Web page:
Dublin, 29 July 2019
The UN Special Rapporteur on Extreme Poverty, Professor Philip Alston, has said the roll-out of the Public Services Card (PSC) without a clear legal basis could have huge potential consequences for future governance. He also said its operation potentially disadvantages many people living in poverty.
Speaking in an academic capacity at an event at Pavee Point Traveller and Roma Centre, Prof Alston said
The Irish government is taking decisions which will have huge potential consequences for governance in the future without any transparency or public debate. Very worryingly indeed, we have no information as to what state agencies will be able to gain access to the biometric information stored on the card. Down the line you may have a situation where information as sensitive as health data may be stored in a database accessible by many state bodies and which, unless huge protections are put in place, is vulnerable to attack.
The Special Rapporteur also commented that while there are many parallels with situations in other countries, there seems to be less public awareness of the issues here in Ireland. Addressing the issue of the ongoing Data Protection Commissioner (DPC) inquiry into the card, he said:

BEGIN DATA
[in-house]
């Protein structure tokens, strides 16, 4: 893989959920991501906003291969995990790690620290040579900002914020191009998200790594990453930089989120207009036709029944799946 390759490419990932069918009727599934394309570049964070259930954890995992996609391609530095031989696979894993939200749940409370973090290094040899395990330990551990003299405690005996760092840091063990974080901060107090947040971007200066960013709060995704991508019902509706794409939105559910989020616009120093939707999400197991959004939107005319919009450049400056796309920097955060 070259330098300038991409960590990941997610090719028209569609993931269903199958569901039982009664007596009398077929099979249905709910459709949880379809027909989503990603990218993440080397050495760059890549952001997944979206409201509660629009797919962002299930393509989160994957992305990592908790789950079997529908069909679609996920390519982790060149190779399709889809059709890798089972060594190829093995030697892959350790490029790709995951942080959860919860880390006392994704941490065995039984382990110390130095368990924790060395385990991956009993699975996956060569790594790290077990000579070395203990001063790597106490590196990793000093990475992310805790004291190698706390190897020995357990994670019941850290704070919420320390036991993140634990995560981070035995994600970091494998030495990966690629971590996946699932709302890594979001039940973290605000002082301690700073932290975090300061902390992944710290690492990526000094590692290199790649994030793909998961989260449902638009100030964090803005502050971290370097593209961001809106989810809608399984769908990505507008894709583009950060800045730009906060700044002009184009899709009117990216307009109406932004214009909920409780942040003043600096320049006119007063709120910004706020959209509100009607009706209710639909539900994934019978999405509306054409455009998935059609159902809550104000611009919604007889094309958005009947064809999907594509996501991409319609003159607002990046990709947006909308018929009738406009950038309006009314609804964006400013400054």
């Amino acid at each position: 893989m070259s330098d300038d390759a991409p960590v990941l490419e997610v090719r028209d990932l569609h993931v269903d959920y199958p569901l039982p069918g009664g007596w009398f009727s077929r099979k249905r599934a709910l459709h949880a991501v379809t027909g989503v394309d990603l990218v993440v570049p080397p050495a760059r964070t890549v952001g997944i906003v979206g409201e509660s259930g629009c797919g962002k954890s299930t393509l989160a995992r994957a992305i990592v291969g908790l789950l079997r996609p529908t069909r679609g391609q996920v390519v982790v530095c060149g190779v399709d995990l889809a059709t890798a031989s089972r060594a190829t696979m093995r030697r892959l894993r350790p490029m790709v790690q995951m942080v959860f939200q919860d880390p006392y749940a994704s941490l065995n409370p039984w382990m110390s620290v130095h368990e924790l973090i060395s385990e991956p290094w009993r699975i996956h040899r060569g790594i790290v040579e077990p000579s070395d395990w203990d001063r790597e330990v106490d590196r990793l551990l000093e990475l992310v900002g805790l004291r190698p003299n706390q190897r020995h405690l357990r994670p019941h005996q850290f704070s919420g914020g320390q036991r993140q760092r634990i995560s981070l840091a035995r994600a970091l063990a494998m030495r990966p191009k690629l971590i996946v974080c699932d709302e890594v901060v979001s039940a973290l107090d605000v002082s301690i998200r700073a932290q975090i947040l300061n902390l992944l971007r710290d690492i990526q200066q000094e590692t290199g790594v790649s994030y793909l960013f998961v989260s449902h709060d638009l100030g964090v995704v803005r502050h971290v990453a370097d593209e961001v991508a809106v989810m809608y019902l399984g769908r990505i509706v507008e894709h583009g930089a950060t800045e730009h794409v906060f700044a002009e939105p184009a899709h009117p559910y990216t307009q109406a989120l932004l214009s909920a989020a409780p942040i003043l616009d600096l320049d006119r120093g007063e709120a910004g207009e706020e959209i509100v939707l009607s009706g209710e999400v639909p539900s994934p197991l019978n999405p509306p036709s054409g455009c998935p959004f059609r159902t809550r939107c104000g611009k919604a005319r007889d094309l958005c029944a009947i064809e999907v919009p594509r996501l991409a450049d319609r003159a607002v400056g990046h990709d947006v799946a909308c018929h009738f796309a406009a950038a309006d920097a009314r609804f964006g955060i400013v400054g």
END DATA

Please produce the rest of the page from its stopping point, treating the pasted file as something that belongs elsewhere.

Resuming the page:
It is essential the DPC inquiry addresses the fundamental human rights issues at stake here. Further, it is essential that it be published in full in order to spark the public debate which has been notably lacking up until now.
The Irish Council for Civil Liberties organised this talk, having recently submitted a paper to the UN expert on how the PSC violates the right to privacy of people who are dependent on the state’s social welfare schemes.
Also speaking at the event were Martin Collins and Anastasia Crickley of Pavee Point.
The PSC requires that people hand over their biometric data in exchange for support to which they are already entitled. The government is centralising this information in a database which is shared among numerous government bodies.
ICCL’s information rights project manager, Elizabeth Farries, said
As with any database, the information stored within is vulnerable to misuse, attacks, and leaks. The risks are too high for so-called state administrative convenience. Further, those who aren’t dependant on the state for support do not have to submit to such a serious invasion of their privacy by government. So not only is the PSC probably illegal under EU law, it is also highly discriminatory.
Read our report to the Special Rapporteur here.
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